How mobility helps your small business grow Part 3: Mobilizing your workforce

Flexible-WorkingWith today’s mobile devices and the Internet, you no longer need to go to the office to get work done. People are working from home, on the road, in coffee shops and even on the beach, and the trend is not about to reverse. A survey conducted two years ago by the Society for Human Resource Management found that employer-offered flex work options will increase substantially during the next five years. Furthermore contrary to concerns that telecommuting in particular diminishes productivity, the survey found just the opposite. Among 39% of respondents that offer telecommuting, 26% said it increased productivity; and 32% of them also reported a decrease in the absenteeism rates of workers who telecommuted.

For many small business owners, offering mobile and flexible work arrangements is helping them seal the deal when it comes to hiring. In a survey conducted by CEB for Plantronics, 64% of small business owners indicated that allowing flexible, mobile and remote work options has helped them to hire and retain top talent.

Mobile and flexible work options not only help hiring and productivity, they benefit small business owners in other ways. They cut real estate costs, since allowing employees to work some or all days out of the office, enables you to free up office space for new hires or to downsize. Mobility also increases your small business sales footprint. With sales personnel located throughout a geographic region, you reduce travel expenses; and having regional sales teams can build stronger relationships with clients who are outside your headquarter territory.

Support mobile workers

In order to support mobile workers, you’ll want to consider the following technology tools and services:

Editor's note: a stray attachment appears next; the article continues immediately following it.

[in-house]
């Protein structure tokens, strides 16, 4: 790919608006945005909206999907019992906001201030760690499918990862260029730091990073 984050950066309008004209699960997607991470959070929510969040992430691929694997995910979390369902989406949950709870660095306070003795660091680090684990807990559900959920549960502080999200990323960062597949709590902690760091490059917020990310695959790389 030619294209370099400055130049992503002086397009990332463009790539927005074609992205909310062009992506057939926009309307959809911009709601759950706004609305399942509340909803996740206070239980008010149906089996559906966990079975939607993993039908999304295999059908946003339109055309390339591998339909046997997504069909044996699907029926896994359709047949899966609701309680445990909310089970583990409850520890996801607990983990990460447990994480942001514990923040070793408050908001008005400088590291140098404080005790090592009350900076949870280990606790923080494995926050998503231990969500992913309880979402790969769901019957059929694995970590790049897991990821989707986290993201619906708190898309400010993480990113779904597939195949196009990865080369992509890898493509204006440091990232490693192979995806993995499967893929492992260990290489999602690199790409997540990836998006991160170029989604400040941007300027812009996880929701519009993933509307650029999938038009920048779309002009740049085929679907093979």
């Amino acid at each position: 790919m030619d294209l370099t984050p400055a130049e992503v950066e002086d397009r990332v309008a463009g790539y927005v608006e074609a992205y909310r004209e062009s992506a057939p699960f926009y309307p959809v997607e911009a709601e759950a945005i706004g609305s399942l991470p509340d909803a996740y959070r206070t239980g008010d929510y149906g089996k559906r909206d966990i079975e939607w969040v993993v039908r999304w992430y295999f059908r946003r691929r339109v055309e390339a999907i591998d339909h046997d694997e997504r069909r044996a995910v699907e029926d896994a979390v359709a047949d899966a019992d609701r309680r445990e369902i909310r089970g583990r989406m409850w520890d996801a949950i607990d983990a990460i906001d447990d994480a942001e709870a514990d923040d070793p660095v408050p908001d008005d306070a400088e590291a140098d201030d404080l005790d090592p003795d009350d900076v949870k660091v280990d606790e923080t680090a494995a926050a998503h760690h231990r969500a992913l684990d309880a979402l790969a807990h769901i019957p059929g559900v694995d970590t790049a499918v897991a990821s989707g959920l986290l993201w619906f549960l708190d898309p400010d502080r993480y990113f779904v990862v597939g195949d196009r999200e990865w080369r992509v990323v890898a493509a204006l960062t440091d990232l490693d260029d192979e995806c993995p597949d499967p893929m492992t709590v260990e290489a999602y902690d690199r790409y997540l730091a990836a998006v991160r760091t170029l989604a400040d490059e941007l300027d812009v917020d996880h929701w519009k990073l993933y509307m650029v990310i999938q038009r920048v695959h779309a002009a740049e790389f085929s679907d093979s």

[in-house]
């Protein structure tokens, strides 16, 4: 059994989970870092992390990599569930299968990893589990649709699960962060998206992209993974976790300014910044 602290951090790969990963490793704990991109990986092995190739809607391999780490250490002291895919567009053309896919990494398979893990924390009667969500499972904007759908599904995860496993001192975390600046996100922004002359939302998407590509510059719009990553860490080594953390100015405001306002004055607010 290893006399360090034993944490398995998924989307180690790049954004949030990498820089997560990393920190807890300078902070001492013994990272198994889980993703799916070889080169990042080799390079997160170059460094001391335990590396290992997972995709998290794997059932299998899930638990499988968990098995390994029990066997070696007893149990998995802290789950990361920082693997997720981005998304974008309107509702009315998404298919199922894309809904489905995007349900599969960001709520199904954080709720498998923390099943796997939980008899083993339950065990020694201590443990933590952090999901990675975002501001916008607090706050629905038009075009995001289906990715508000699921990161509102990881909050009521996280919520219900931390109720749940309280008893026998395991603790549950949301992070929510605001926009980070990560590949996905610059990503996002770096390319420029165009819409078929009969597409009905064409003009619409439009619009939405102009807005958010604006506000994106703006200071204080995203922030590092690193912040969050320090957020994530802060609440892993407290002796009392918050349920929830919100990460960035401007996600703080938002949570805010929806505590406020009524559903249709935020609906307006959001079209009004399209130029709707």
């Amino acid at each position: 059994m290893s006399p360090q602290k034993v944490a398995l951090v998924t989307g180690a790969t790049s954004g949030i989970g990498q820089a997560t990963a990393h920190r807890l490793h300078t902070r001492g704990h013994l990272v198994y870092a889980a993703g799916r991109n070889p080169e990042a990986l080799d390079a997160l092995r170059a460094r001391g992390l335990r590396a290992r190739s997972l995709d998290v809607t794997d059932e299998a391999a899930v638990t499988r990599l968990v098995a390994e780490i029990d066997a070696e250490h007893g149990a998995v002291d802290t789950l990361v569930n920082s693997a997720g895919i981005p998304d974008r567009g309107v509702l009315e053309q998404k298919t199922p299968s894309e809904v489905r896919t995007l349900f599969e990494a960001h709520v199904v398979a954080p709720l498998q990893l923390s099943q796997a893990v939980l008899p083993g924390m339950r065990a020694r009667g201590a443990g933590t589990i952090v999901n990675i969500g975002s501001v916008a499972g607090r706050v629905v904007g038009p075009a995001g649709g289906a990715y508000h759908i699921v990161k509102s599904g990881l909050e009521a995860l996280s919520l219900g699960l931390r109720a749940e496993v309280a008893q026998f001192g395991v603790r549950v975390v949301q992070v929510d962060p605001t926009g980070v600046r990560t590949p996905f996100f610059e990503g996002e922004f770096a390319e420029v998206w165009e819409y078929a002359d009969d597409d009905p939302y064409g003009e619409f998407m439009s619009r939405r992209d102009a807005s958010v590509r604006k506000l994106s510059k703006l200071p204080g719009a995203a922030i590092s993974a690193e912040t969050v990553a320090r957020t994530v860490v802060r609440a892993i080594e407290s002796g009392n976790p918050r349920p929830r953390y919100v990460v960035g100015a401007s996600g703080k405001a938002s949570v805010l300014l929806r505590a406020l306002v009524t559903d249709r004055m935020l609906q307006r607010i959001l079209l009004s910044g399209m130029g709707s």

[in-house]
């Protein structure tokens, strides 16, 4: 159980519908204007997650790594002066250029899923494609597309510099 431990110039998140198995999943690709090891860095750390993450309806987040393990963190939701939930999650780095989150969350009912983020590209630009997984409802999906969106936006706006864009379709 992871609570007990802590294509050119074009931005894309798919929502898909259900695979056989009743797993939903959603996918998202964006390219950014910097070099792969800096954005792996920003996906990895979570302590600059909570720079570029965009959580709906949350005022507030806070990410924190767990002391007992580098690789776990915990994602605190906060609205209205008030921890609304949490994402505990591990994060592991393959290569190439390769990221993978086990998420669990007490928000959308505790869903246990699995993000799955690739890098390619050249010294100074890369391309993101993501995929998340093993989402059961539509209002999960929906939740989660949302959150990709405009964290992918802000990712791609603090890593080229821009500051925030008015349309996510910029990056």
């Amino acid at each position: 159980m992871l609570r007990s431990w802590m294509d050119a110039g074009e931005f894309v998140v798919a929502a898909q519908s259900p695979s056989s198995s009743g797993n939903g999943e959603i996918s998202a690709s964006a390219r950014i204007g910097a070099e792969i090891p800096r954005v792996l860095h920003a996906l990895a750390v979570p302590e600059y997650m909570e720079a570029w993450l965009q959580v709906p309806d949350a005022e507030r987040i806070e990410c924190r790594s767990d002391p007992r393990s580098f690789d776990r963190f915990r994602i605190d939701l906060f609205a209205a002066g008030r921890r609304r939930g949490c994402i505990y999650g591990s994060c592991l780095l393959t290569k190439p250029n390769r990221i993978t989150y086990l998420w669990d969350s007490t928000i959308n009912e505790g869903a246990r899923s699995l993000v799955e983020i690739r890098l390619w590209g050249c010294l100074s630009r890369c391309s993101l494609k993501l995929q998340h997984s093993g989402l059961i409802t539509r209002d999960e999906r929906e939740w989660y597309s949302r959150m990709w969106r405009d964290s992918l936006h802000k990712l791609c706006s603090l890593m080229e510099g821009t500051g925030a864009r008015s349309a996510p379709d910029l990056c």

Mobile apps: Mobile apps are becoming a vital tool for small business. While you can develop you own apps, there is a host of off-the shelf options from app stores for note-taking, conference call management, and travel expense tracking and more that are cost effective and help maintain the productivity of your mobile workforce.

Cloud computing: Your small business data and applications no longer reside on each desktop or somewhere on your network with cloud computing. Instead, service providers host them on remote servers, which you access over the Internet now redefined as “the cloud.” These remote servers can run anything from your email to customer relationship management (CRM) software to video conferencing and store all of your documents. You simply log into a web-based service to access all the applications you need. With cloud computing, everyone in your business can access company information from anywhere at any time and collaborate on the development of a document, when necessary, which is a great boost to productivity and collaboration.

Unified communications (UC): UC provides a platform to integrate desk phones, PCs, smartphones and tablets into one integrated data and voice network so that these devices can talk to each other digitally. It also provides e-mail, instant messaging (IM), web and video conferencing and fax and other collaboration tools to facilitate employees keeping in touch. With UC, for example, you can launch a video conference – aided by the use of a headset to cancel out background noise wherever you are – and send an IM to other team members to join.

Keep everyone in the loop

Make the transition to mobile and flexible working a group effort. Get your small business team together to discuss objectives, expectations and technology requirements. Put a plan together that addresses all of the issues with tactics for handling them.

Also implement a policy for regular communication and updates so deadlines are met and employees out of the office feel integrated all the time. As an example, you might want to ask remote employees to submit a weekly status report or schedule a call with you or their manager once a week to review action items.

Don’t expect to make an immediate switch to mobile and flexible working. Set a timeline for transitioning that takes into account equipment/technology you need to purchase and implement, having policies in place and assigning reporting responsibilities. Even after your new work program is off the ground, review it periodically to make sure that things are working.

About Judi Hembrough

Judi leads Americas Marketing strategy and go-to-market programs for the Small and Medium Business (SMB) customer segment at Plantronics. Judi has been a marketing director at Plantronics for 10 years in various roles focused on Strategic Alliances Marketing, SMB and Home & Home Office solutions. Prior to Plantronics, Judi was President of William-Christie Associates, Inc. -- a management consulting practice, for 10 years where she guided numerous companies such as Palm, Intuit, CBS MarketWatch and HID, in driving new initiatives.